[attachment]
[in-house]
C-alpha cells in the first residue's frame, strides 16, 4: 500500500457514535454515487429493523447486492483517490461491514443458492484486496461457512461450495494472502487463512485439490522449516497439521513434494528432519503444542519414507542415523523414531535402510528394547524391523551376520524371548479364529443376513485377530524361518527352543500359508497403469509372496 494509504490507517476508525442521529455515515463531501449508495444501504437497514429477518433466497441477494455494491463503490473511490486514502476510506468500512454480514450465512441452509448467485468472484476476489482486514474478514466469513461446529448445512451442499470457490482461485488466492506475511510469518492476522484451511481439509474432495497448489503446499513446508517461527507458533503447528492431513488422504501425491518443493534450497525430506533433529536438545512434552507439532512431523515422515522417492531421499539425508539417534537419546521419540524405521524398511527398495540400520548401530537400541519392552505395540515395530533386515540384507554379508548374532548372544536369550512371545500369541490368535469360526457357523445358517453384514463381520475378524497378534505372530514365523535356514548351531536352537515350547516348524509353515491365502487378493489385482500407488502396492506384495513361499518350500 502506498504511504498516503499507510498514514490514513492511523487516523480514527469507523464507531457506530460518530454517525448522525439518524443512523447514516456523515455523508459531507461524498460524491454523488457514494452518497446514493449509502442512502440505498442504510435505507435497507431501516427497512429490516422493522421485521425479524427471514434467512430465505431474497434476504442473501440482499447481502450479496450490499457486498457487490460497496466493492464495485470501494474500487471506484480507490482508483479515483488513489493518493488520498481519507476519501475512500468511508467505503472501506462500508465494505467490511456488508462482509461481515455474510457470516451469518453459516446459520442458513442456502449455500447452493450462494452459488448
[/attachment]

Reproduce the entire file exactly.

[in-house]
C-alpha cells in the first residue's frame, strides 16, 4: 500500500457514535454515487429493523447486492483517490461491514443458492484486496461457512461450495494472502487463512485439490522449516497439521513434494528432519503444542519414507542415523523414531535402510528394547524391523551376520524371548479364529443376513485377530524361518527352543500359508497403469509372496 494509504490507517476508525442521529455515515463531501449508495444501504437497514429477518433466497441477494455494491463503490473511490486514502476510506468500512454480514450465512441452509448467485468472484476476489482486514474478514466469513461446529448445512451442499470457490482461485488466492506475511510469518492476522484451511481439509474432495497448489503446499513446508517461527507458533503447528492431513488422504501425491518443493534450497525430506533433529536438545512434552507439532512431523515422515522417492531421499539425508539417534537419546521419540524405521524398511527398495540400520548401530537400541519392552505395540515395530533386515540384507554379508548374532548372544536369550512371545500369541490368535469360526457357523445358517453384514463381520475378524497378534505372530514365523535356514548351531536352537515350547516348524509353515491365502487378493489385482500407488502396492506384495513361499518350500 502506498504511504498516503499507510498514514490514513492511523487516523480514527469507523464507531457506530460518530454517525448522525439518524443512523447514516456523515455523508459531507461524498460524491454523488457514494452518497446514493449509502442512502440505498442504510435505507435497507431501516427497512429490516422493522421485521425479524427471514434467512430465505431474497434476504442473501440482499447481502450479496450490499457486498457487490460497496466493492464495485470501494474500487471506484480507490482508483479515483488513489493518493488520498481519507476519501475512500468511508467505503472501506462500508465494505467490511456488508462482509461481515455474510457470516451469518453459516446459520442458513442456502449455500447452493450462494452459488448